- Mobile gaming is seeing an exponential increase in popularity worldwide
- This is attributed to the availability of mobile devices in lower-income regions of the world
- Mobile gaming still has many unsolved problems ahead of it
Many speakers at SXSW event panels offered interesting insights into the rapidly increasing popularity and reach of mobile esports.
Mobile Gaming Is Reaching New Levels of Fame
As mobile gaming rises in popularity, more and more PC-based organizations are fielding mobile teams. Tournaments follow suit, with many offering huge prize pools and prestigious trophies.
In a recent panel at SXSW, titled “How to Win in the Future of Gaming”, co-CEO of ESL Craig Levine and CMO of Qualcomm Don McGuire discussed the next steps in mobile gaming. Both ESL and Qualcomm see the large potential of the field. Both companies have invested heavily into mobile gaming and have even recently co-launched a mobile esports league.
The head of marketing at Gamesquare and CMO of Complexity Olly Emery also talked about mobile gaming in a different panel. He pointed out that despite the highly-visible NA region not seeing a significant rise in mobile gaming, other parts of the world are not like that. Often times other world regions cannot afford gaming consoles or high-end gaming PCs, so this plays a part in the popularity of mobile over there. Today’s smartphones are powerful enough to run hardware-demanding games like PUBG Mobile and Free Fire.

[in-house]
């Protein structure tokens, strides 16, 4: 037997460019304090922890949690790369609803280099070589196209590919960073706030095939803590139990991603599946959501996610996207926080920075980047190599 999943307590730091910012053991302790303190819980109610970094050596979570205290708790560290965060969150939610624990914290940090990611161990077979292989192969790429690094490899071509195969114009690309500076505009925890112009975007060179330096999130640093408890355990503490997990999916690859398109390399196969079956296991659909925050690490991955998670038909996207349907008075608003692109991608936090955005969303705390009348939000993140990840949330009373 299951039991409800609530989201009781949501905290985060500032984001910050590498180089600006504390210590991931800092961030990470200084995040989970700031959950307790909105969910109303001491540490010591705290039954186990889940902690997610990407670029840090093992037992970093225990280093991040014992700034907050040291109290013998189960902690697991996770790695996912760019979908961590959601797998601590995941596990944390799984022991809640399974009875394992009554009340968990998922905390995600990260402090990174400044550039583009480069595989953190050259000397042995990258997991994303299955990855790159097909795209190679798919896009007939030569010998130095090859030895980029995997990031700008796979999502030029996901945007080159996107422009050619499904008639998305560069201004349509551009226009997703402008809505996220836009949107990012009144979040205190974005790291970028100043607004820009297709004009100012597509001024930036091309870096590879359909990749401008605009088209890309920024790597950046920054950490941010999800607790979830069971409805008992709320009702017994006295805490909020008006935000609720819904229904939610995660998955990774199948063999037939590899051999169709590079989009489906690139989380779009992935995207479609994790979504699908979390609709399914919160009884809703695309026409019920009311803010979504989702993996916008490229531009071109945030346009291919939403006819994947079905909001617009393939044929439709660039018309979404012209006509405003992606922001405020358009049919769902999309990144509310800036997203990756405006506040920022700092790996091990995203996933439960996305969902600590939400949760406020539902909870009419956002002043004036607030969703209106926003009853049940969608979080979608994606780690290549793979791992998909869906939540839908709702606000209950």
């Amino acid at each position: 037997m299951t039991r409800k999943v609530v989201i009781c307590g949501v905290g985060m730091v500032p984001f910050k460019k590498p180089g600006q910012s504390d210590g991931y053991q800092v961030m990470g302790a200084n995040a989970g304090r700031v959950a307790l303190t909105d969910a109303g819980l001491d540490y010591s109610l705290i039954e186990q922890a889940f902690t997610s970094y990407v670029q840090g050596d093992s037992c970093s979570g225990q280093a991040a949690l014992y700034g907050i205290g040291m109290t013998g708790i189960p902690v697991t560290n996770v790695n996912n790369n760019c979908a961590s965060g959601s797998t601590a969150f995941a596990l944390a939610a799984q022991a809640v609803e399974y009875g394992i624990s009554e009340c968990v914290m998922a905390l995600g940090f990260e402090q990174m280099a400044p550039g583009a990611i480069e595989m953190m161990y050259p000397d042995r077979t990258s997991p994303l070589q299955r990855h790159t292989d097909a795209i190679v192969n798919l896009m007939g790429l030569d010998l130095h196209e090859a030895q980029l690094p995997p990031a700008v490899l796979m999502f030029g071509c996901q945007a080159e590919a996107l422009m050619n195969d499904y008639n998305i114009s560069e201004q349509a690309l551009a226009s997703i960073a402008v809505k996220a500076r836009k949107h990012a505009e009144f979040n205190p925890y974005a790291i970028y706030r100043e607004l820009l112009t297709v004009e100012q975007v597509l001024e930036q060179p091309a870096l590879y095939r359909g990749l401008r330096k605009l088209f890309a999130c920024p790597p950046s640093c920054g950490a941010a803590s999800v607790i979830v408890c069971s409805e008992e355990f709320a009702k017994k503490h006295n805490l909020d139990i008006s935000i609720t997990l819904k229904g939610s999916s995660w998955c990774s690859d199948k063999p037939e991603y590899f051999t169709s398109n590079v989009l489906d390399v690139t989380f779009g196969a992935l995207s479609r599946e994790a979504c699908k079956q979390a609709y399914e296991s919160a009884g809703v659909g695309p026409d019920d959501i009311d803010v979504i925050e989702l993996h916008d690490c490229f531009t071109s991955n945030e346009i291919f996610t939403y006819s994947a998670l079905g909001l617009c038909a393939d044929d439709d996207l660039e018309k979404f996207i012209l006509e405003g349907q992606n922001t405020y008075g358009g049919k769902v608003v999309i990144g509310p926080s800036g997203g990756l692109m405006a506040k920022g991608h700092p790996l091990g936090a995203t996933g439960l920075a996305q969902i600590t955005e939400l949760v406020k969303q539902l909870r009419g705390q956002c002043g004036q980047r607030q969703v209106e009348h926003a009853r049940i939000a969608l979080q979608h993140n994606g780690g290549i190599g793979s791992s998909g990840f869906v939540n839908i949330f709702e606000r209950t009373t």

This point was further supported by Jean Ortega, one of the co-founders of LOUD Esports. LOUD has been called “The Brazilian FaZe Clan” because the organization heavily focuses on content creation reminiscent of FaZe’s rise during the early 2010s. “You have worldwide titles with just a phone. “Accessibility is the key,” Ortega said.
South-East Asia is another region seeing a massive rise in mobile gaming. International senior PR manager at Moonton Games Kelly Chiaw said that the publisher has seen “exponential” growth in Indonesia and the Philippines.
Mobile Gaming Still Has Challenges Ahead of Itself
Many organizations are still relatively new and in need of sponsorships. “Many of these esports leagues or professional leagues or amateur leagues … many of them are just trying to, you know, survive, and it’s difficult enough to survive,” Chiaw said in a post-panel conversation.
However, this puts them in a difficult situation where they can become sponsored by dodgy actors. Such is the case with ESL and FACEIT, which recently merged and were bought out by the Savvy Gaming Group. It is 100 percent funded by the Saudi Arabian government’s Public Investment Fund.
Some esports brands are finding other ways of earning money. For example, organizations like LOUD are making money hand over fist in their own right through YouTube and TikTok content.
Mobile esports is still a largely untapped market. A question was asked at one of the SXSW panels, asking about the potential of Africa, as the continent is very underdeveloped when it comes to esports. It was answered that it’s possible we will see in ten years headlines like the ones regarding mobile gaming in the LATAM or SEA regions we see today.
Mobile gaming has grown explosively in the past years and by all metrics, it seems that it’s going to play an even bigger role in esports in the future.